File integrity checking software. File integrity checking software can detect changes made to important files during incidents. It uses a hashing algorithm to obtain a cryptographic checksum for each designated file. If the file is altered and the checksum is recalculated, an extremely high probability exists that the new checksum will not match the old checksum. By regularly recalculating checksums and comparing them with previous values, changes to files can be detected.

Third-party monitoring services. Third parties offer a variety of subscription-based and free monitoring services. An example is fraud detection services that will notify an organization if its IP addresses, domain names, etc. are associated with current incident activity involving other organizations. There are also free real-time blacklists with similar information. Another example of a third-party monitoring service is a CSIRC notification list; these lists are often available only to other incident response teams.


Operating system, service, and application logs. Logs from operating systems, services, and applications (particularly audit-related data) are frequently of great value when an incident occurs, such as recording which accounts were accessed and what actions were performed. Organizations should require a baseline level of logging on all systems and a higher baseline level on critical systems. Logs can be used for analysis by correlating event information. Depending on the event information, an alert can be generated to indicate an incident.

Network device logs. Logs from network devices such as firewalls and routers are not typically a primary source of precursors or indicators. Although these devices are usually configured to log blocked connection attempts, they provide little information about the nature of the activity. Still, they can be valuable in identifying network trends and in correlating events detected by other devices.

Network flows. A network flow is a particular communication session occurring between hosts. Routers and other networking devices can provide network flow information, which can be used to find anomalous network activity caused by malware, data exfiltration, and other malicious acts. There are many standards for flow data formats, including NetFlow, sFlow, and IPFIX.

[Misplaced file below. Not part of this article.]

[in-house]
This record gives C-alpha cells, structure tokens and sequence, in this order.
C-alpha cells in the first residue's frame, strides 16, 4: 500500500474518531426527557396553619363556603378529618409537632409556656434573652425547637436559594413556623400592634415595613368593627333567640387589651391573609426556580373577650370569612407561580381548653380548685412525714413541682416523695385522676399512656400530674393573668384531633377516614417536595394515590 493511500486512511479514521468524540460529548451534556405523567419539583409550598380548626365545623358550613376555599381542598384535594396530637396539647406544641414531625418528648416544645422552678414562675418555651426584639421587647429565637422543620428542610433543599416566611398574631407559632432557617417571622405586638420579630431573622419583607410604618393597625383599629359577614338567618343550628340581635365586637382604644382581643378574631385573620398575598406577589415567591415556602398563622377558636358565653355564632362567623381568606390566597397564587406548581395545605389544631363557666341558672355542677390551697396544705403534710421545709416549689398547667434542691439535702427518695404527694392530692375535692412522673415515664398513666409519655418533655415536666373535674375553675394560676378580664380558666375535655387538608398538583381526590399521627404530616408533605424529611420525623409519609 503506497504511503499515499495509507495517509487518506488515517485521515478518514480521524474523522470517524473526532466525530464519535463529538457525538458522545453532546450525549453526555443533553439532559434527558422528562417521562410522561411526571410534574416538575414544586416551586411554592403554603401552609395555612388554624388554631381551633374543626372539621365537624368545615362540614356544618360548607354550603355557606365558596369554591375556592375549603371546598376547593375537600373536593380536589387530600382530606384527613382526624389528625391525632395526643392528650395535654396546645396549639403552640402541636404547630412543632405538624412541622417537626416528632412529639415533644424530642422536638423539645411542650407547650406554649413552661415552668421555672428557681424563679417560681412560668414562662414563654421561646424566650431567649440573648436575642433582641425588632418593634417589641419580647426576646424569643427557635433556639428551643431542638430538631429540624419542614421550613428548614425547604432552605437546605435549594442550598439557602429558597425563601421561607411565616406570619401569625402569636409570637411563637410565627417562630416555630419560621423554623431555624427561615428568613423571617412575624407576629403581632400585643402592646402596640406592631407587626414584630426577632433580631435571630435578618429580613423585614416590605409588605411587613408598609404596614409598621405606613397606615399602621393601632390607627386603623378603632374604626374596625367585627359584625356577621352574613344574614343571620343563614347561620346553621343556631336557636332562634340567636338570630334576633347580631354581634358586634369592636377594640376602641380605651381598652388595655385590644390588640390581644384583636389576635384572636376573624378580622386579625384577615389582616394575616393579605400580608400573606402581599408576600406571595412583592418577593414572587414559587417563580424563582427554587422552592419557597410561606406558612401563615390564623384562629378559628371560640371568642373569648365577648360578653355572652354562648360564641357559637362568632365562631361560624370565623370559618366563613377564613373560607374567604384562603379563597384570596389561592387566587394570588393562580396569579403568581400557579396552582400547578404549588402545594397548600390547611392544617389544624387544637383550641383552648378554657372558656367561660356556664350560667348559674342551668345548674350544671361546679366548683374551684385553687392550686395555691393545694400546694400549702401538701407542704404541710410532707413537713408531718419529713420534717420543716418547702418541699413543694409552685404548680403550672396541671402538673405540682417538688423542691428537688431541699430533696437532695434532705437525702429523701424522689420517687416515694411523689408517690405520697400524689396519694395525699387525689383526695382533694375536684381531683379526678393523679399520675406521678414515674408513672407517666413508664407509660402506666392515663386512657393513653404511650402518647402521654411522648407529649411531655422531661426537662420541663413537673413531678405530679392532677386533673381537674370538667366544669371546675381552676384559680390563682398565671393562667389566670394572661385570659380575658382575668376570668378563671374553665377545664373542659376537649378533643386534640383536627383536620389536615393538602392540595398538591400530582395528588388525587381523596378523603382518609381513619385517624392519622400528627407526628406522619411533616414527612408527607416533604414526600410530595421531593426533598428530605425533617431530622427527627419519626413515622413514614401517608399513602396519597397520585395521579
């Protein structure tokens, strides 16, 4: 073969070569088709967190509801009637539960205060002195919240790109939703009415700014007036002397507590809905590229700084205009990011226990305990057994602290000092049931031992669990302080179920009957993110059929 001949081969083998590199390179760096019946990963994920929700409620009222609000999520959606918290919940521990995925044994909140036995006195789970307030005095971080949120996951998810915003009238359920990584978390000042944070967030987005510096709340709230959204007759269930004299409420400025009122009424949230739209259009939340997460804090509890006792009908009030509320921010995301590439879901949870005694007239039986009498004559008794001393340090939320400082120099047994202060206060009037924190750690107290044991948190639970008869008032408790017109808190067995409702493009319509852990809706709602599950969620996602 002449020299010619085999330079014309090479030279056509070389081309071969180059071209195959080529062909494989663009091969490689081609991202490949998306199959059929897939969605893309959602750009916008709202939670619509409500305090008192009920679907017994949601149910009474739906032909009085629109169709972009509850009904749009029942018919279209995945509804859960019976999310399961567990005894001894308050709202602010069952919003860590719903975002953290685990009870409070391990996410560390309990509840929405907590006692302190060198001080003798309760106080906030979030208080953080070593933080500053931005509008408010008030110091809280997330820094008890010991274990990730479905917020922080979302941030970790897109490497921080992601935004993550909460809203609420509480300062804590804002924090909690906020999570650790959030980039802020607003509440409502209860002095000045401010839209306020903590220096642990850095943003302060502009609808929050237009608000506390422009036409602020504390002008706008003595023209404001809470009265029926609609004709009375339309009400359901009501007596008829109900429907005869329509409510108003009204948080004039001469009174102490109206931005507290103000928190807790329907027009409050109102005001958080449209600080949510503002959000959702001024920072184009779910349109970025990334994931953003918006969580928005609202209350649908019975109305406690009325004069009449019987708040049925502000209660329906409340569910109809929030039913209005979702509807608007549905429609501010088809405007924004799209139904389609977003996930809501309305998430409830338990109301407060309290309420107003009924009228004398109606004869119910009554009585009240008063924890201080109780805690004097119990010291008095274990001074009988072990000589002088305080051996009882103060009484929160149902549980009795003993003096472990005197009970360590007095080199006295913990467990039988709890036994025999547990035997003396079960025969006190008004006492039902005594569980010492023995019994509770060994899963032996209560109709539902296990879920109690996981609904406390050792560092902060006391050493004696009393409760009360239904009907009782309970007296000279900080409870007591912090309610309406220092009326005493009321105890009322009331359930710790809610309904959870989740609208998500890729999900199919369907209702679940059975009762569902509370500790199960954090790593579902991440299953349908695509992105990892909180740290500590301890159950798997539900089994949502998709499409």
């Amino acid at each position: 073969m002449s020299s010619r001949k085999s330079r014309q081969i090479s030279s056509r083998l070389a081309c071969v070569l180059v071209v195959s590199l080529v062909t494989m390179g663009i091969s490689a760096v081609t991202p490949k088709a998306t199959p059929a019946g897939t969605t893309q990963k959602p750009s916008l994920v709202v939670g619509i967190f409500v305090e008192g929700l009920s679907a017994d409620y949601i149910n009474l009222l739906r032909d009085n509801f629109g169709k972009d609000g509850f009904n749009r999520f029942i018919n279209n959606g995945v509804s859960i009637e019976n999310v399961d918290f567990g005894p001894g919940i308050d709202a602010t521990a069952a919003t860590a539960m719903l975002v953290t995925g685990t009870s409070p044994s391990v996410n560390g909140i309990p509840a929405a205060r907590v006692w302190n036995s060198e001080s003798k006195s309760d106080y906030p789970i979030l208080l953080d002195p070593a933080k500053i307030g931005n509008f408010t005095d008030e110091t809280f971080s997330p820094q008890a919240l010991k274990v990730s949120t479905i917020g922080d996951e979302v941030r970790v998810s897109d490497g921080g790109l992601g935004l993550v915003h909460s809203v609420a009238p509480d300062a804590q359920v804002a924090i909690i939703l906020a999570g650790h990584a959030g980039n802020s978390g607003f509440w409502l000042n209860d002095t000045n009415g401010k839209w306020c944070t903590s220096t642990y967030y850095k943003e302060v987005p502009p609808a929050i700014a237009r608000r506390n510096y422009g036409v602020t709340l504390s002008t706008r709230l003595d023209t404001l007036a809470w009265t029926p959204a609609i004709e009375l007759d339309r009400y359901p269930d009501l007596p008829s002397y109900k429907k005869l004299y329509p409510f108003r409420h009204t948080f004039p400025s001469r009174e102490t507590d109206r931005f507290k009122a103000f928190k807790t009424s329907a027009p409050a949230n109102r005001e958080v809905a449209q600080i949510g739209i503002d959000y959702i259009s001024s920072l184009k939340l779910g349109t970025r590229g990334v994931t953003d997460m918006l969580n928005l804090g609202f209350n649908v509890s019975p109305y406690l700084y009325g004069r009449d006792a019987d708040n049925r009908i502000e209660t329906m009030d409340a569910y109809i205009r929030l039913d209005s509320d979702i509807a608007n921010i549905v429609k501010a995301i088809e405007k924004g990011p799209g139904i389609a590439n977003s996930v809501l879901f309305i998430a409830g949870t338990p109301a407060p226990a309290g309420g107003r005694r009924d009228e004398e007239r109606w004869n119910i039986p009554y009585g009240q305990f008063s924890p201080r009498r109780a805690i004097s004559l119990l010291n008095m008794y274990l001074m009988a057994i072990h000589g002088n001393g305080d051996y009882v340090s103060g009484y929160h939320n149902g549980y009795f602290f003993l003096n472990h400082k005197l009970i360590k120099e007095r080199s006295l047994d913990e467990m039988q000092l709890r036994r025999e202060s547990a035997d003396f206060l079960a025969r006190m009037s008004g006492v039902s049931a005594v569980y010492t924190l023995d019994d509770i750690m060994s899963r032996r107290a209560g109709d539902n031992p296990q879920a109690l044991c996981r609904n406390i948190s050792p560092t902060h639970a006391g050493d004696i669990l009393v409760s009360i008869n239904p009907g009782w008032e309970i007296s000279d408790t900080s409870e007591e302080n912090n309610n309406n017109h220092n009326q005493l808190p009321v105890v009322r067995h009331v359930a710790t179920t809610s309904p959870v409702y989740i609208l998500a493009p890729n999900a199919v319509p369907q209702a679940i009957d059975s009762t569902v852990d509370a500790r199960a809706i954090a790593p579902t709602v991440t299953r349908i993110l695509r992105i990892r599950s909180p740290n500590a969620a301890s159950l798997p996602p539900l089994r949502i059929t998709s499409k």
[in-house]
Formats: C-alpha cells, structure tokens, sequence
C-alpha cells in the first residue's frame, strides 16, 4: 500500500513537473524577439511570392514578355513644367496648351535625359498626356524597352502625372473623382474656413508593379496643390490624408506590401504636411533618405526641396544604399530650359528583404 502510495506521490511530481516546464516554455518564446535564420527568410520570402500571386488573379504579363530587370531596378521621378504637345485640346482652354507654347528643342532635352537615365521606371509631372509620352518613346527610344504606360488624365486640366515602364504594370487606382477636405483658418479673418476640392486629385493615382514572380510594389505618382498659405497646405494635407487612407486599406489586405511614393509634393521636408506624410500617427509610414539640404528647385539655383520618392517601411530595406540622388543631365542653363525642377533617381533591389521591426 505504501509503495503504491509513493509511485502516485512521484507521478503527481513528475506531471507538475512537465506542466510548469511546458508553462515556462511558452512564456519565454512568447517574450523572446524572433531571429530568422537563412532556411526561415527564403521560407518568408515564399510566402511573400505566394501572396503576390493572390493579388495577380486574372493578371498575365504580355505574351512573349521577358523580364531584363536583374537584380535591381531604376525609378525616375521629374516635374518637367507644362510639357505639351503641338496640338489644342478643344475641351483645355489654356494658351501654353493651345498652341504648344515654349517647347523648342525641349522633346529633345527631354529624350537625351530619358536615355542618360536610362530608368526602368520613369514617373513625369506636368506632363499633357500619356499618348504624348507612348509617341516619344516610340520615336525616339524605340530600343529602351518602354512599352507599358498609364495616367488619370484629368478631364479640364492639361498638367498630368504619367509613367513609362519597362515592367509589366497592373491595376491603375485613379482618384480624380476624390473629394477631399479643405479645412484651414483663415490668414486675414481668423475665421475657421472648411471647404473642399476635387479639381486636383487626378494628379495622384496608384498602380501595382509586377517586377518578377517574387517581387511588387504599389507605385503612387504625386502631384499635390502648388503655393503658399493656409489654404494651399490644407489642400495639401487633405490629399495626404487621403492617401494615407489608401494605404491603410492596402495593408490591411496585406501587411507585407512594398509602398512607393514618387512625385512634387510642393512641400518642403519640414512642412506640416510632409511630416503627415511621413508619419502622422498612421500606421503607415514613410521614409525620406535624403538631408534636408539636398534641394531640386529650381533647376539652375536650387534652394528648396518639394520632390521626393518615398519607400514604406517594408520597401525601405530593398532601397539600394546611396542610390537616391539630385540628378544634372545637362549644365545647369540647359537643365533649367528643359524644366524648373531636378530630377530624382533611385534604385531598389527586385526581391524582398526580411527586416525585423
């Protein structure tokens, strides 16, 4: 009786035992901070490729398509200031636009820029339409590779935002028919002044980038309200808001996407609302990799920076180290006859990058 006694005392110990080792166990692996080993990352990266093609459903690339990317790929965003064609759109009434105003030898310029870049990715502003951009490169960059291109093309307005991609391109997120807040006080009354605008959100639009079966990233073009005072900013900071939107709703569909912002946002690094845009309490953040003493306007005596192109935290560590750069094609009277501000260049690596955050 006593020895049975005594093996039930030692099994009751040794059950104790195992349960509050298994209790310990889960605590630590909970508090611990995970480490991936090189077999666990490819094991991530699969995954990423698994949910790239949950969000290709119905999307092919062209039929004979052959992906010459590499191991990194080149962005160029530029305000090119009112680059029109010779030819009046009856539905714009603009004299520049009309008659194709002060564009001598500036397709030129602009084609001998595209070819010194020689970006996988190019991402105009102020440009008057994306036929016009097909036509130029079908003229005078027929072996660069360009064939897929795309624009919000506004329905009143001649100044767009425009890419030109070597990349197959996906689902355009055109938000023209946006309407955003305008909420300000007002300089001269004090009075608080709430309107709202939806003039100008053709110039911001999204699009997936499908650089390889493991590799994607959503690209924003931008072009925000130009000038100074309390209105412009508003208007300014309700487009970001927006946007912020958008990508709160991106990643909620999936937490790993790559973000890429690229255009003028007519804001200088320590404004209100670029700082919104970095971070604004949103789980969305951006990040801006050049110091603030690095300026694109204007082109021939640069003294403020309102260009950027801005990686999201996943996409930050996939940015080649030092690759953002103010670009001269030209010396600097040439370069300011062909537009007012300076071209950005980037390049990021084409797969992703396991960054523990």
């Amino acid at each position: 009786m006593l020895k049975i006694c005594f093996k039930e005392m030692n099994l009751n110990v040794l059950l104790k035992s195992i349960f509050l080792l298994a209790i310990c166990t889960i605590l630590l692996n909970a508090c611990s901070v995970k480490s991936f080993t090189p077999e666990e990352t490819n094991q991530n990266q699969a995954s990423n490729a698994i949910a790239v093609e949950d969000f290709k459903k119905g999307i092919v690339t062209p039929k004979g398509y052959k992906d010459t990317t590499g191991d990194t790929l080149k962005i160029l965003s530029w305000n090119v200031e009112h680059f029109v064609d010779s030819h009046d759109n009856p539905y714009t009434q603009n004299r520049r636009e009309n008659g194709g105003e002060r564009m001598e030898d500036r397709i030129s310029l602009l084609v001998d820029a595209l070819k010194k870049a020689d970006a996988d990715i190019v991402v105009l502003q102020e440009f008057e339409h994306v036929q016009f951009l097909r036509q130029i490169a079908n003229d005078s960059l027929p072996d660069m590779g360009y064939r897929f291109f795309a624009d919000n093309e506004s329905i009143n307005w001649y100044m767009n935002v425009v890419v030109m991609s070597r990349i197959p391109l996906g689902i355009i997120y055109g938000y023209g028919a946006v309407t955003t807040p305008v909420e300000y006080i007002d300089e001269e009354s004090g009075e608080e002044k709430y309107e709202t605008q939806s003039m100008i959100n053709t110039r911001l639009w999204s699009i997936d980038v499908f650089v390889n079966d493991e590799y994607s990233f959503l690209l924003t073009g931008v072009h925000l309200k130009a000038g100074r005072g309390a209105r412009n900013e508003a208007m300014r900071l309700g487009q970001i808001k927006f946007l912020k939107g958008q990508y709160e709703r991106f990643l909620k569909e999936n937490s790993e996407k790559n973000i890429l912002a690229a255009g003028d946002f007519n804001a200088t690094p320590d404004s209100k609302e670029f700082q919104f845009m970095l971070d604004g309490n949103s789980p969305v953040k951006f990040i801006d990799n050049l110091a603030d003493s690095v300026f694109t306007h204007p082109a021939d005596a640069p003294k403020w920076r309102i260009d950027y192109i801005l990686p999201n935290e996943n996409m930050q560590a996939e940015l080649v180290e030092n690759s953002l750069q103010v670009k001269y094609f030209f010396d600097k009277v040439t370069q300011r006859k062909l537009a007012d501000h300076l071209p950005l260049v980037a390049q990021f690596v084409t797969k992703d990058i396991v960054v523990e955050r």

Information on new vulnerabilities and exploits. Keeping up with new vulnerabilities and exploits can prevent some incidents from occurring and assist in detecting and analyzing new attacks. The National Vulnerability Database (NVD) contains information on vulnerabilities.


People from within the organization. Users, system administrators, network administrators, security staff, and others from within the organization may report signs of incidents. It is important to validate all such reports. One approach is to ask people who provide such information how confident they are of the accuracy of the information. Recording this estimate along with the information provided can help considerably during incident analysis, particularly when conflicting data is discovered.

People from other organizations. Reports of incidents that originate externally should be taken seriously. For example, the organization might be contacted by a party claiming a system at the organization is attacking its systems. External users may also report other indicators, such as a defaced web page or an unavailable service. Other incident response teams also may report incidents. It is important to have mechanisms in place for external parties to report indicators and for trained staff to monitor those mechanisms carefully; this may be as simple as setting up a phone number and email address, configured to forward messages to the help desk.